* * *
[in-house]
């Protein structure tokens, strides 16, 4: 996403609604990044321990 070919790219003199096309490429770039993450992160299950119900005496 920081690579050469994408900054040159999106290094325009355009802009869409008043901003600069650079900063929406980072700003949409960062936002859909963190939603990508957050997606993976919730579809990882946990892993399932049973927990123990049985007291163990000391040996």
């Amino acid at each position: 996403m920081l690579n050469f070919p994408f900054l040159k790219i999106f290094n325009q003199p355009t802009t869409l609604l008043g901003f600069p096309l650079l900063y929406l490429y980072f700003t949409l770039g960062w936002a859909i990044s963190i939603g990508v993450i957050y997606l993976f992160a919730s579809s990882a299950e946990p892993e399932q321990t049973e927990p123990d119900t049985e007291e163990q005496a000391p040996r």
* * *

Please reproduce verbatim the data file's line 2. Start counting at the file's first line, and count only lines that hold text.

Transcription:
């Protein structure tokens, strides 16, 4: 996403609604990044321990 070919790219003199096309490429770039993450992160299950119900005496 920081690579050469994408900054040159999106290094325009355009802009869409008043901003600069650079900063929406980072700003949409960062936002859909963190939603990508957050997606993976919730579809990882946990892993399932049973927990123990049985007291163990000391040996």